Friday, May 18, 2007
We reported here about the ILR's ranking of each state's "lawsuit climate." A new report from a group called Justice at Stake may help explain why a particular state's "lawsuit climate" is the way it is. The report documents "the spread of special interest pressure" on judicial elections. NPR's Nina Totenberg writes this story and says that "business interests spend twice as much money on state high-court elections as all other groups combined, including lawyers." Here are the other key findings of the report and Sandra Day O'Connor's take on the trend.
Thursday, May 17, 2007
Earlier this month, the Southern District of New York refused to abstain from its involvement in a patent dispute that has stretched nearly half a decade and half the globe. The original plaintiff sued in New York. About two years later that plaintiff filed a related suit in Israel regarding the same invention. More recently, one of the defendants filed a declaratory-judgment action in Israel, consolidated the Israeli cases, and asked the federal court to stay its hand. In balancing its "heavy obligation to exercise jurisdiction" with the need for "wise judicial administration," the court considered three factors: international comity, judicial efficiency, and fairness. Although several factors favored abstention, the court concluded that the disparity in issues among the pending suits as well as the first-filed ruled weighed too heavily against granting the stay. Aerotel v. IDT, 20067 WL 1334547 (S.D.N.Y. May 4, 2007). --RR
Wednesday, May 16, 2007
Prof. Shapiro recently published an article titled Applying the Jurisdictional Provisions of the Class Action Fairness Act of 2005: In Search of a Sensible Judicial Approach, 59 Baylor L. Rev. 77. The article discusses the "procedural issues involved in making the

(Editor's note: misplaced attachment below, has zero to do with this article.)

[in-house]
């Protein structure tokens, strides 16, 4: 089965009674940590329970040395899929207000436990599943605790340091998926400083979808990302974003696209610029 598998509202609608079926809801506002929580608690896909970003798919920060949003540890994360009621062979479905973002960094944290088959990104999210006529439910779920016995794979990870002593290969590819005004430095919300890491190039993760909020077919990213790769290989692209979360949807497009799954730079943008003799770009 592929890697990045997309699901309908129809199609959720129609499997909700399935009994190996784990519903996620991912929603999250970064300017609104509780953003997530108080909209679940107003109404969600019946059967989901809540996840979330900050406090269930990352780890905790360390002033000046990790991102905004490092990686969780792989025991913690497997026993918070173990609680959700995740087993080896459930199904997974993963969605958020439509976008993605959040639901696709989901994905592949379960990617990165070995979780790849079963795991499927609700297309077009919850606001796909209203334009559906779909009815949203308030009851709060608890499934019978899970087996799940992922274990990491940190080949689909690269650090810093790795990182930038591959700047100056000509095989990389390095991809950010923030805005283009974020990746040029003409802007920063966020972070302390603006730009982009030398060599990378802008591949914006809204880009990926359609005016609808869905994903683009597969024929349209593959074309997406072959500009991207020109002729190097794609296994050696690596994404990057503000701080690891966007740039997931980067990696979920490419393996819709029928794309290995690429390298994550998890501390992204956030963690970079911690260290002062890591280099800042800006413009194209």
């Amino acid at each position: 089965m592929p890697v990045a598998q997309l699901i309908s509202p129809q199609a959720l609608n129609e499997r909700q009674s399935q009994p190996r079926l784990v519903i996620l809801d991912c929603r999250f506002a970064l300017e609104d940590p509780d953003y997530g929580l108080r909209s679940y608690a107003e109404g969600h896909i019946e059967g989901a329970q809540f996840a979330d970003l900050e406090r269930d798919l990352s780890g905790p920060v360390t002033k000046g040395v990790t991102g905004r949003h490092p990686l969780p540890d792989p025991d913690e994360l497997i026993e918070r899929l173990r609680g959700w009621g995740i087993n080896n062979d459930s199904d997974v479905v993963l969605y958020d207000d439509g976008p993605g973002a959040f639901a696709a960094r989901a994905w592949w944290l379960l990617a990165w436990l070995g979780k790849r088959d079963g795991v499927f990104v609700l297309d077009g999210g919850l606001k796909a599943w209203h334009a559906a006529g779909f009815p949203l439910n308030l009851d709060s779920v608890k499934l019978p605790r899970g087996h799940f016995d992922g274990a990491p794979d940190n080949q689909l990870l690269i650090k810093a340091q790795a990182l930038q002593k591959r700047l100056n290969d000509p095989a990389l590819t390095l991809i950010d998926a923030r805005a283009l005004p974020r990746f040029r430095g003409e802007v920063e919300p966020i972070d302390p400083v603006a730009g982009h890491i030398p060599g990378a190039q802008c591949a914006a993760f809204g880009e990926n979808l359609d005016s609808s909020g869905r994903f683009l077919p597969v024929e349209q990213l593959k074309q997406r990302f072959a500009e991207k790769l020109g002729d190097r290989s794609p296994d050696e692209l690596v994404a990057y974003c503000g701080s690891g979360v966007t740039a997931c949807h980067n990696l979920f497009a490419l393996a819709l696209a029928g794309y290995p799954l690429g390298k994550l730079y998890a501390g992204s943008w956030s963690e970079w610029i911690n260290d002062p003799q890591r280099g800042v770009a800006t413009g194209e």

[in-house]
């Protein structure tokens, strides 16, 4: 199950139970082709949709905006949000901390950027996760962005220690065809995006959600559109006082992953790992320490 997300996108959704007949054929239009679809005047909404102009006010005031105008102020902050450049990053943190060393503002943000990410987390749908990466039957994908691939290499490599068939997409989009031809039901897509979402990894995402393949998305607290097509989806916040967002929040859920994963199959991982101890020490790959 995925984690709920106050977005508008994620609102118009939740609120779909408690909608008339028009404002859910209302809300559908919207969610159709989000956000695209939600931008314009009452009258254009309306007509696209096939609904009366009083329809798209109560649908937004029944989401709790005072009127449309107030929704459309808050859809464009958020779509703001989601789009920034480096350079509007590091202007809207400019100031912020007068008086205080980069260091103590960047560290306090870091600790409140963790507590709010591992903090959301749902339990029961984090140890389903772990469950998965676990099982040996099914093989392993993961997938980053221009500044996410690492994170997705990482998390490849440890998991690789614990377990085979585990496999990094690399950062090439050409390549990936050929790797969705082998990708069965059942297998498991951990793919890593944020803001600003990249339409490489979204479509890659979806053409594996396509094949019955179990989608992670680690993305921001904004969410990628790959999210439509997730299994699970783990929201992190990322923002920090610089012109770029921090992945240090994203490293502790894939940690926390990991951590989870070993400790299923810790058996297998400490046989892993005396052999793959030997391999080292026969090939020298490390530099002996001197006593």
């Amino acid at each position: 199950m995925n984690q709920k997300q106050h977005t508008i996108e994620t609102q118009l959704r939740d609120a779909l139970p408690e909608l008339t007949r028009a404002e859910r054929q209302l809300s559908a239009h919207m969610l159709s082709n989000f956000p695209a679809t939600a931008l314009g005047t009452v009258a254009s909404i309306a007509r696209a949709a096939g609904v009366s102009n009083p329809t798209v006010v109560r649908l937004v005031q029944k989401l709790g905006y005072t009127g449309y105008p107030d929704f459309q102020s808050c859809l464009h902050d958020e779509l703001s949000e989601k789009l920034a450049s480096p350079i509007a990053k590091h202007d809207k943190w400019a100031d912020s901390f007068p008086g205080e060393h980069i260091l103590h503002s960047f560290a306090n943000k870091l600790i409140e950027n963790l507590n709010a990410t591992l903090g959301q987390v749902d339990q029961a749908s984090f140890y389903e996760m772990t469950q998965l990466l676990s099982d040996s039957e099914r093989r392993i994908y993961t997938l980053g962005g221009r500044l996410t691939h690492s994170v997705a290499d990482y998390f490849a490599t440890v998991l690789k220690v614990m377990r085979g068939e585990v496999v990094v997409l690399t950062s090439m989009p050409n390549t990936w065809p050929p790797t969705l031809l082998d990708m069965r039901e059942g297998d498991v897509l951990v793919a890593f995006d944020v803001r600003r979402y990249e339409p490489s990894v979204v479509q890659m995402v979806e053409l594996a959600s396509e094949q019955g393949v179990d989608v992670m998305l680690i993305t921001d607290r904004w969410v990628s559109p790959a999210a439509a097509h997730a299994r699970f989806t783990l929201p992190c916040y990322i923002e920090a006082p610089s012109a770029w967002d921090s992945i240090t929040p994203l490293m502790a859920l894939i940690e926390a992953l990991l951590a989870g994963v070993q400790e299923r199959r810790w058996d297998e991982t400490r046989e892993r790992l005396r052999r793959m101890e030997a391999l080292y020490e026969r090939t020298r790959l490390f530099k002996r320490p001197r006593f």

determination of whether a class action should be remanded to state
court or remain in federal court" and argues that "to
accomplish Congress's stated goal of allocating cases of an interstate
nature to federal courts and truly local cases to state courts, the
federal courts must not impose unreasonable or impossible standards of
proof for plaintiffs to meet." --RR
Tuesday, May 15, 2007
In the last 10 days, a couple of opinions have come down that might warrant your attention.
The 11th Cir., in Grupo Televisa v. Telemundo Comm., discusses the Restatement's "most significant relationship test" and finds that the trial court erred by applying Mexican law rather than Florida law to a tortious interference suit between Mexican and U.S. telenovela producers.
The 7th Cir., in In re Factor VIII or IX Concentrate Blood Products Litigation, affirmed the trial court's forum non conveniens dismissal of the claims of a group of plaintiffs from the United Kingdom against a group of major drug companies. The UK plaintiffs alleged that blood transfusions infected them with HIV/AIDS and that the drug companies had failed to properly screen the blood used in the transfusions and had recruited blood donors with a high risk of HIV/AIDS infection.